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5 Most Searched Selfies Of 2017 Have Some Crazy Stories Behind Them
December 23rd, 2017 | 10:30 AM | 1976 views
The selfie is still relevant, apparently.
It got a ton of Google search this year by people keen to know the stories behind the most controversial face-shots of the year.
Thankfully, none of them are in anyway linked to the Kardashian family.
Let’s walk through them, starting with the fifth-most searched selfie of 2017 (in the US), according to Google Trends.
Kaia Gerber is the 15-year-old daughter of model Cindy Crawford, for those who don’t know.
She posted this photo of a towel barely covering her chest with the caption: ‘Uniform.’
People didn’t now what to think of it because, you know, SHE’S 15-YEARS-OLD.
So many said she was too young to be taking these sorts of snaps, others congratulated her on her body confidence.
This was the only selfie search that doesn’t involve an actual selfie.
That’s because people wanted to know whether or not they could view the solar eclipse on their phones when it happened over the summer.
Experts said yes, you could. Flipping the camera into selfie-mode and aiming it at the sun meant you could safely view it. However, the method was issued with cation — it’s not as safe as wearing proper eye protection.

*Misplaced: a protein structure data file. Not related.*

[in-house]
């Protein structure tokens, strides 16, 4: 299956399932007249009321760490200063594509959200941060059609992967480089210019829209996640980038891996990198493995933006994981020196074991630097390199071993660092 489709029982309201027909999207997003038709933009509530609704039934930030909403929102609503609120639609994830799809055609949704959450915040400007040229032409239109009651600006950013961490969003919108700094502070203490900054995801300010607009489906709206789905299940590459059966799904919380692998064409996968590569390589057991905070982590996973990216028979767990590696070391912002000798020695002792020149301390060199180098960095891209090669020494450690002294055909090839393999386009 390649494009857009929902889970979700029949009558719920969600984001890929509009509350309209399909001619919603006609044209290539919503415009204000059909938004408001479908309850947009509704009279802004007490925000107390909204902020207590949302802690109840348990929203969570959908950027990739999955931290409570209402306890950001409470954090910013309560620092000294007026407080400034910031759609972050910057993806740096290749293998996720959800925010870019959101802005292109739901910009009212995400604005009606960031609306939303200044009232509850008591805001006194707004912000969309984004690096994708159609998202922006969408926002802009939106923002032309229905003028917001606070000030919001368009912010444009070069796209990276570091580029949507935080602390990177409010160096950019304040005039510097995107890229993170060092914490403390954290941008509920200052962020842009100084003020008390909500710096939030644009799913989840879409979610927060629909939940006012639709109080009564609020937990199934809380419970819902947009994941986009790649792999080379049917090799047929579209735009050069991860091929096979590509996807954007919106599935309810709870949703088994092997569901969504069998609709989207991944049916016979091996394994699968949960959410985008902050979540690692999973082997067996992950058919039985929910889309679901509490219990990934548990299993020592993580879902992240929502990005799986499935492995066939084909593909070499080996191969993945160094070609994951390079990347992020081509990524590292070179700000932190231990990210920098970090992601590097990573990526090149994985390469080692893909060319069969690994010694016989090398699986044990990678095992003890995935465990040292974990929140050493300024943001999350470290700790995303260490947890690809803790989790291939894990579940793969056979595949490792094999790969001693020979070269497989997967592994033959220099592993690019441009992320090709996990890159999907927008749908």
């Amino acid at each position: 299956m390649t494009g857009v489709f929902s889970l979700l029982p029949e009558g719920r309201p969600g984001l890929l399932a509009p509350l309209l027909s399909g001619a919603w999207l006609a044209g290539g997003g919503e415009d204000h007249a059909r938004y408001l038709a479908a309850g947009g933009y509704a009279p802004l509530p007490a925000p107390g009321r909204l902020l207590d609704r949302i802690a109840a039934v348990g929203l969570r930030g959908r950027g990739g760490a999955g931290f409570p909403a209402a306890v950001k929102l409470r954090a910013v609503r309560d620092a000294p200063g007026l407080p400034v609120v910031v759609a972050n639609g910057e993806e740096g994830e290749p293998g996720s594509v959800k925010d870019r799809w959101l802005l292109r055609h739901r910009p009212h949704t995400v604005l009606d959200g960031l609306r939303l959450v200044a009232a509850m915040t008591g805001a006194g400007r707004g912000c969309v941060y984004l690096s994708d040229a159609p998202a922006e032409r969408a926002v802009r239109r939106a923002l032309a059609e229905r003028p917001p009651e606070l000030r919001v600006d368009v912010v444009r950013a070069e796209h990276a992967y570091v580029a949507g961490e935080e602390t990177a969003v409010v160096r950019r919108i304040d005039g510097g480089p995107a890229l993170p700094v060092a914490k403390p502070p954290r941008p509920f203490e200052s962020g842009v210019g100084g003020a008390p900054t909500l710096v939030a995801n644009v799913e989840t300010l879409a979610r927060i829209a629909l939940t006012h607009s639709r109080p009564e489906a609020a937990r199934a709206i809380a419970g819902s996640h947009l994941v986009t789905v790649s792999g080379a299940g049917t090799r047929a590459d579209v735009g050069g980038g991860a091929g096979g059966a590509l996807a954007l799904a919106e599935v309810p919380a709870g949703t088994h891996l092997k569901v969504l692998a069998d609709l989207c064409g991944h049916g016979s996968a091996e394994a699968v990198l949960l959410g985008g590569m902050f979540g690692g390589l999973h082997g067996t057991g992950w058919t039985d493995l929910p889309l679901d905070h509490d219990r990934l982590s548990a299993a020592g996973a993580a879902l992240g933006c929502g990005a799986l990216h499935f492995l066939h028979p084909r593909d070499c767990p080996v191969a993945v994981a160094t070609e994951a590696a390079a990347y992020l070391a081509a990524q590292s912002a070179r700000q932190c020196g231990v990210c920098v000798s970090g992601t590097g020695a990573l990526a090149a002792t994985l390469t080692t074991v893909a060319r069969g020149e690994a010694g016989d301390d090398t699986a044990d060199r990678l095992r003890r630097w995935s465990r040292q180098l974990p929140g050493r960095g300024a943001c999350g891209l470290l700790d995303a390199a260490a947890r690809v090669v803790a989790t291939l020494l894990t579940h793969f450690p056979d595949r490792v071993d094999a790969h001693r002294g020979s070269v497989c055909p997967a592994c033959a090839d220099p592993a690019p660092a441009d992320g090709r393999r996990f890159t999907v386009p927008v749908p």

Al Sharpton: political talkshow host, father, STUD MUFFIN.
Definitely up there with the most bizarre selfie of all time. I guess you could call it a body positive post, but he totally missed the mark.
It’s confusing and weird and sometimes this sort of magic just doesn’t need explaining.
Remember this guy? The hilarity of his cheeky grin was drowned out by copyright issues.
There was a legal dispute over who owns the copy right, because the monkey is taking the picture.
Under the deal struck earlier this year, the photographer whose camera was used to take the photo agreed to donate 25 percent of any future revenue of the images to charities dedicated to protecting crested macaques in Indonesia, lawyers for an animal-rights group said.
Lawyers for the group and the photographer, David Slater, asked the San Francisco-based 9th US Circuit Court of Appeals to dismiss the case and throw out a lower court decision that said animals cannot own copyrights.
This, deservedly so, is the most searched selfie of 2017.
courtesy of METRO
by Oliver McAteer
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